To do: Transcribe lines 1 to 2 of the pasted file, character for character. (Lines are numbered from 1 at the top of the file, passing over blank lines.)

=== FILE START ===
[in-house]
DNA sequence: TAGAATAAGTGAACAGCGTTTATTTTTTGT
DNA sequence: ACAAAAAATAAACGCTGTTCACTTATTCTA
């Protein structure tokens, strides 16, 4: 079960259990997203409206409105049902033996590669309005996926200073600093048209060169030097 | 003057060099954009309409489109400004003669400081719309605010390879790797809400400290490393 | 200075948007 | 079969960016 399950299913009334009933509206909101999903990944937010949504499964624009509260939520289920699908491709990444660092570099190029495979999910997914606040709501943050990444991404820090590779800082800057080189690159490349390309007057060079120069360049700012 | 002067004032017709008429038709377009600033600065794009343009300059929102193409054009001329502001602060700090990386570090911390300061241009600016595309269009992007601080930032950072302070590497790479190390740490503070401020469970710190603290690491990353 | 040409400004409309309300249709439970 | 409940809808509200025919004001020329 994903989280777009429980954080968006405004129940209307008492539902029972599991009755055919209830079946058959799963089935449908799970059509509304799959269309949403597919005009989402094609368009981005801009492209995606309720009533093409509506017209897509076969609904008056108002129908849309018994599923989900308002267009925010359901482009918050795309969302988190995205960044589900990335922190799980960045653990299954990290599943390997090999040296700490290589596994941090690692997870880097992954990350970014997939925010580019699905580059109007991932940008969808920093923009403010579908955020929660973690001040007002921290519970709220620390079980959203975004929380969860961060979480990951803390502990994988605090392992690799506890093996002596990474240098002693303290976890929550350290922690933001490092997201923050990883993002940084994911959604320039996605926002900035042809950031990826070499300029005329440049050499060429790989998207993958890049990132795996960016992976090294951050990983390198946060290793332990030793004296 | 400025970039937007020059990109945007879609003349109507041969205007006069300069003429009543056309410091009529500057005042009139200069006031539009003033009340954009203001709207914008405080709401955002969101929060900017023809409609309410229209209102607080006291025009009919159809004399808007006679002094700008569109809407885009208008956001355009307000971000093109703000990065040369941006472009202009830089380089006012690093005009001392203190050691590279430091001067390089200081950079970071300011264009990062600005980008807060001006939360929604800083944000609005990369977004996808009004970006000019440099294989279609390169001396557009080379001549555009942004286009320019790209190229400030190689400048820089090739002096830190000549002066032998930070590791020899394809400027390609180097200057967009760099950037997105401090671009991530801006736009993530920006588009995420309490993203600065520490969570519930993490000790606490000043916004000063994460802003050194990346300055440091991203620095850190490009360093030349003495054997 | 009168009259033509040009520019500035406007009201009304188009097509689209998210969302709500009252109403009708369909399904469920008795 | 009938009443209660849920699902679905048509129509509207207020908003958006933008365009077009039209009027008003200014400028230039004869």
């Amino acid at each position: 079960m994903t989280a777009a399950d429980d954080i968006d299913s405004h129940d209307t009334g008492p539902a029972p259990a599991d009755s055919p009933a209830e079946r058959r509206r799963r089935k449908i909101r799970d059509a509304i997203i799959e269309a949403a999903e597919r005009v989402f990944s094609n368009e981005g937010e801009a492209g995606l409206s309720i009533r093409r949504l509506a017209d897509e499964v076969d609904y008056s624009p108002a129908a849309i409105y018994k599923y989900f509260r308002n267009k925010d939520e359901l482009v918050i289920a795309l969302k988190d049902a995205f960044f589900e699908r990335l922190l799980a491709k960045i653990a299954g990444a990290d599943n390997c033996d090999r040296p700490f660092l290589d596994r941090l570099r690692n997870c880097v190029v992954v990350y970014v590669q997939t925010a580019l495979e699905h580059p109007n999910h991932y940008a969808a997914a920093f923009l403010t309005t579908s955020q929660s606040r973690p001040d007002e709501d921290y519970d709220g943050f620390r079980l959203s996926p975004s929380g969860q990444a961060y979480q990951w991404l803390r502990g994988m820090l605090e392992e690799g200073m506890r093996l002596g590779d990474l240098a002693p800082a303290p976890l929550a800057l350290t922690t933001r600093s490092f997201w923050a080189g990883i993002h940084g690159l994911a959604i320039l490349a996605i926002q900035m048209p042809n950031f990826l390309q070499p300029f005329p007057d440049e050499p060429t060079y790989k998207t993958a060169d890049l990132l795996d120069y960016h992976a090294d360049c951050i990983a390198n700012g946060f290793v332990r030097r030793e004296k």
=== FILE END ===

[in-house]
DNA sequence: TAGAATAAGTGAACAGCGTTTATTTTTTGT